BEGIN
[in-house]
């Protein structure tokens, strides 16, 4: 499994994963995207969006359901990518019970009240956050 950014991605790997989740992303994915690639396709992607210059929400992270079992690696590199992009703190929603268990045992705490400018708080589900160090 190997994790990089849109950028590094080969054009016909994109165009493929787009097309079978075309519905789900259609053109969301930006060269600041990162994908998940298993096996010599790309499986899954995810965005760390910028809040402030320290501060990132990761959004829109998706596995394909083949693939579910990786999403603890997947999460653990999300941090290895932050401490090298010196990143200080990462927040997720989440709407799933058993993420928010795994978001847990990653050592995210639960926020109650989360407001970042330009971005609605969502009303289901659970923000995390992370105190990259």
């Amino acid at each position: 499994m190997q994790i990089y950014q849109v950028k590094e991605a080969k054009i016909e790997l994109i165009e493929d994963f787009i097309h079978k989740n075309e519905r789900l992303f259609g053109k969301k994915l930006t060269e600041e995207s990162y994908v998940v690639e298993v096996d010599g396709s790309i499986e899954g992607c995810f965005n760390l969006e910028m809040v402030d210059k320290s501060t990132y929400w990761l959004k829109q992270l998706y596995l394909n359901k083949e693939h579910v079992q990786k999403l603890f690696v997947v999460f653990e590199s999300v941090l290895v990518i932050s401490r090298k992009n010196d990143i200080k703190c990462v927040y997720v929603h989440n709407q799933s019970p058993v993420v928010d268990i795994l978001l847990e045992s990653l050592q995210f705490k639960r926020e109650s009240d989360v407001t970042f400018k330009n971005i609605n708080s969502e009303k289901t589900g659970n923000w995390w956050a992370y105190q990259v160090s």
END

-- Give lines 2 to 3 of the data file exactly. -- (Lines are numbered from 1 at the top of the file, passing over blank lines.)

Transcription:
């Protein structure tokens, strides 16, 4: 499994994963995207969006359901990518019970009240956050 950014991605790997989740992303994915690639396709992607210059929400992270079992690696590199992009703190929603268990045992705490400018708080589900160090 190997994790990089849109950028590094080969054009016909994109165009493929787009097309079978075309519905789900259609053109969301930006060269600041990162994908998940298993096996010599790309499986899954995810965005760390910028809040402030320290501060990132990761959004829109998706596995394909083949693939579910990786999403603890997947999460653990999300941090290895932050401490090298010196990143200080990462927040997720989440709407799933058993993420928010795994978001847990990653050592995210639960926020109650989360407001970042330009971005609605969502009303289901659970923000995390992370105190990259």
């Amino acid at each position: 499994m190997q994790i990089y950014q849109v950028k590094e991605a080969k054009i016909e790997l994109i165009e493929d994963f787009i097309h079978k989740n075309e519905r789900l992303f259609g053109k969301k994915l930006t060269e600041e995207s990162y994908v998940v690639e298993v096996d010599g396709s790309i499986e899954g992607c995810f965005n760390l969006e910028m809040v402030d210059k320290s501060t990132y929400w990761l959004k829109q992270l998706y596995l394909n359901k083949e693939h579910v079992q990786k999403l603890f690696v997947v999460f653990e590199s999300v941090l290895v990518i932050s401490r090298k992009n010196d990143i200080k703190c990462v927040y997720v929603h989440n709407q799933s019970p058993v993420v928010d268990i795994l978001l847990e045992s990653l050592q995210f705490k639960r926020e109650s009240d989360v407001t970042f400018k330009n971005i609605n708080s969502e009303k289901t589900g659970n923000w995390w956050a992370y105190q990259v160090s």